GAZA MAN SHOT IN THE FACE WITH TEAR GAS CANISTER SAYS ‘IT FELT LIKE DEATH’
▶ Haitham Abu Sabla is one of thousands in the enclave maimed by the Israeli army
The gruesome photos show a man desperately grasping at his throat for air as smoke pours from his cheek. The young Palestinian falls to the floor, bloodied, as the gas continues to spew out of the hole in his face.
A tear-gas canister fired by an Israeli soldier had directly hit Haitham Abu Sabla, 23, in the head, penetrating the front of the left side of his skull.
The incident at a Gaza border protest on June 8 left the young man on life support after the canister was surgically removed. Witnesses say he was standing hundreds of metres from the border fence, watching stone-throwers at a rally east of the southern city of Khan Younis.
Mr Abu Sabla, who has since been taken off critical care, spoke to The National for his first interview.
He is on the first floor of Nasser Hospital in Khan Younis with a bandage covering the lower left side of his face where the canister hit him.
Here, surrounded seven of his family and friends, Mr Abu Sabla mumbled what he recalled of the moment that changed his life.
“It was like death, I didn’t think I would survive,” he said, while pointing to his throat with his right hand, as though trying again to stop the gas from entering his body.
“I saw the Israeli sniper looking at me, then he fired towards me. I was just standing, I didn’t do anything else,” he said.
His case is just one of hundreds of maimed Palestinians who have been shot and wounded by gunfire or by teargas canisters in weekly rounds of rallies on the Gazan border to protest against conditions in the enclave and a “right of return” to ancestral homes now in Israel. At least 120 Palestinians have been killed and more than 3,800 wounded by Israeli fire since March 30.
Ahmed Qudah, a journalist and witness to the incident, remembers the horror of Mr Abu Sabla’s howls.
“We were standing about 100 metres from the fence and the Israeli snipers started to fire gas bombs towards protesters randomly,” he said. “Protesters started to run, then suddenly I heard Haitham screaming and moving in crazy ways.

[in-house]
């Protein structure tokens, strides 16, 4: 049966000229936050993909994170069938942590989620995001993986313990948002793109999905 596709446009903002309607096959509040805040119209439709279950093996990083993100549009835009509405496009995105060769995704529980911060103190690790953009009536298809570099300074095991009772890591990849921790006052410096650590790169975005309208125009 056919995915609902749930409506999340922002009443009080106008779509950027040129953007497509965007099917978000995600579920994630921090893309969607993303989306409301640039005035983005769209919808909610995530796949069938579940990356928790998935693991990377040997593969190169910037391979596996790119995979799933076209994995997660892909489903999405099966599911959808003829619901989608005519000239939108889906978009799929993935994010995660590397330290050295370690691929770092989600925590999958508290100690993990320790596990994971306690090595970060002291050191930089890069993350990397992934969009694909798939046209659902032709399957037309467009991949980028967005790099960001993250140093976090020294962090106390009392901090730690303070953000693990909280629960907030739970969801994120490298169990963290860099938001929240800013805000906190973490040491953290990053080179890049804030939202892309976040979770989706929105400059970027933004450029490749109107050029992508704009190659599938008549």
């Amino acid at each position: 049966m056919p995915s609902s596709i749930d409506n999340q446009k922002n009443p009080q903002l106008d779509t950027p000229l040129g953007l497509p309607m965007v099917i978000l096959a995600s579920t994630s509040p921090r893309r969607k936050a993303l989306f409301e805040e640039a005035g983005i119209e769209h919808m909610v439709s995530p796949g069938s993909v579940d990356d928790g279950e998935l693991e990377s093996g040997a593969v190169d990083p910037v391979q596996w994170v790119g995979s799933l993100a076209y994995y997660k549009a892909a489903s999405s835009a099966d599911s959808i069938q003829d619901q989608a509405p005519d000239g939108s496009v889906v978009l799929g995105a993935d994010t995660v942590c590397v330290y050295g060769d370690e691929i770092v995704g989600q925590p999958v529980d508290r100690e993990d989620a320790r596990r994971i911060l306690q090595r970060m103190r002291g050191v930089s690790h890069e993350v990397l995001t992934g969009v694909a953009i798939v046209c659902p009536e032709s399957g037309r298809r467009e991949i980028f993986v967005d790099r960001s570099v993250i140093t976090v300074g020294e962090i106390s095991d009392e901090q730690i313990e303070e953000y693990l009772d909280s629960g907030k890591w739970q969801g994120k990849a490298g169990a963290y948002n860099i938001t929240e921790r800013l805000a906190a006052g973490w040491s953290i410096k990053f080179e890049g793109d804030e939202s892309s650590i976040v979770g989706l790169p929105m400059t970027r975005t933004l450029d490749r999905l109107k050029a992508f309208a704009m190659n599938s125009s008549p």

“I came back to him and saw how the smoke was going out from his ears, mouth and nose, it was a horrible scene. I can’t forget it.”
Mr Abu Sabla’s mother is at his bedside. She wears black and her eyes have developed dark rims from days of weariness after her son’s close call with death.
“I didn’t know that he was going to the border area, I would not allow him [but] even I can’t stop him, but I am a mother and feel worried about my son,” she said as she wiped the sweat from his forehead.
Mr Abu Sabla is just one of Gaza’s youth who have grown up living under an 11-year siege that has made life unbearable in a territory that the UN says is “unlivable”.
He lives with 15 other family members in a small home and has no job. The Friday protests were his outlet and he never missed one, his family said. But that Israeli canister may now leave him unable to eat as he once did, with his face disfigured. The gas that entered his body will have a long-term effect.
“We have not seen a case like Haitham’s before,” said Dr Hossam Al Majaida, the head of oral and maxillofacial surgery at Nasser Hospital. “The gas canister stayed for 45 minutes in his face until we had a plan to operate. It means that the gas continued to enter his body for a long time and that will affect him in the long term.”
Mr Abu Sabla’s only hope now is that he can leave Gaza to receive the treatment he requires.
“He has a fracture in his upper jaw and a breakdown in his left mouth muscle, while he lost most of his teeth,” the doctor said. “He needs to get out of Gaza to continue treatment or he will have a permanent deformity in his face.”
Haitham Abu Sabla, 23, has tear gas flowing from his mouth and nose after being hit in the face with a canister fired by Israel on June 8 on the Gaza border